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Naropa Turns 40

Naropa Bell Tower 2COLUMN: Radical Compassion
Celebrating Naropa University’s 40th anniversary

article by Jaclyn Hawkins, Naropa University

“We must begin our practice by walking the narrow path of simplicity, the hinayana path, before we can walk upon the open highway of compassionate action, the mahayana path.”
~ Chogyam Trungpa Rinpoche

Naropa University, located in the foothills of Boulder, Colorado, is in the midst of celebrating its fortieth year anniversary. With over 200 planned events throughout this year, ranging from the Radical Compassion Symposium, the [Dis]embodied Poetics Conference, and an inaugural Alumni Weekend, this fortieth anniversary offers an opportunity to pay tribute to Naropa’s lineage, and look towards what the future holds for the university.

Following the first summer session of 1974, many artists and Shambhala community members studied with Rinpoche, who “would first tell his students to sit on a cushion for a day, a week, a year, and follow their breath. The quality of the students’ creative process changed significantly after they made a commitment to a personal contemplative practice,” stated Naropa University President Charles G. Lief during a recent interview. This deliberate foundation building continues as a tradition of Naropa, and speaks to Rinpoche’s paths of the hinayana and mahayana.

Allan Ginsberg with Chogyam Trungpa Rinpoche, photo from the Naropa archives

Allan Ginsberg with Chogyam Trungpa Rinpoche, photo from the Naropa archives

These paths continue throughout October 2014 at Naropa University as a wide variety of guests will present at the Radical Compassion Symposium and the [Dis]embodied Poetics Conference. Hosted by Naropa’s Jack Kerouac School of Disembodied Poetics, the Poetics Conference will “create a unique opportunity for the community, alumni, and members of the poetry community nationwide to come together over writing in contemplative and collaborative spaces and to learn from one another,” stated Ariella Goldberg, Program Assistant of the Jack Kerouac School.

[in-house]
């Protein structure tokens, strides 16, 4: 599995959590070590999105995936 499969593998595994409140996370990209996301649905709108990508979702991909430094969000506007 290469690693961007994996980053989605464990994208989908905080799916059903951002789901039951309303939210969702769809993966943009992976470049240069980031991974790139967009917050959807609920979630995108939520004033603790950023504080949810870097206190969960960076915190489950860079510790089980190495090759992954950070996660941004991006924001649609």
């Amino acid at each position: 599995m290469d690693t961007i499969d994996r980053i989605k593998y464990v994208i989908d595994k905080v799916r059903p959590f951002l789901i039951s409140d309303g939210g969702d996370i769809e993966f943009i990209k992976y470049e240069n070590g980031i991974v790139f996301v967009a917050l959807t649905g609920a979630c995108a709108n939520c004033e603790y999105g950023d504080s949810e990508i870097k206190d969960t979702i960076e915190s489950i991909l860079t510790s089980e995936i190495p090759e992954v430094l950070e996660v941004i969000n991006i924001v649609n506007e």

Additionally, the Radical Compassion Symposium will host guests ranging from Joanna Macy, an environmental activist, to contemplative Christian Adam Bucko who works with homeless youths in New York City to the Naropa lineage holder, Sakyong Mipham Rinpoche, whose work is centered in urban centers. The presenters at this symposium are a “diverse group of people who are all changing the world for the better, through scientific studies, through on-the-ground activism, through contemplative activism, through creativity,” stated Charlotte Rotterdam, Director of Naropa’s 40th Anniversary. The planning stages started two years ago, and from these generative conversations sprouted the over-arching goal for Naropa’s fortieth anniversary events, the “Mission of Three C’s: connect with the community, celebrate our lineage, and contribute to the future,” expressed Rotterdam.

Through this vision, the symposium was titled “Radical Compassion, as it is Naropa’s mission to ‘see the world,’ see the suffering and let our hearts break open to let radical compassion arise in that experience,” stated Rotterdam. This concept is integral to Naropa’s lineage and future, as “Radical Compassion was deliberately chosen to tie in how research and compassion are at work in the world. It is one way to understand the founder’s vision, his urgency that we have a responsibility to help the world,” stated Judith Simmer-Brown, Distinguished Professor of Contemplative and Religious Studies at Naropa University and Senior student of Rinpoche, an Acharya (Senior Buddhist teacher) in the Shambhala tradition.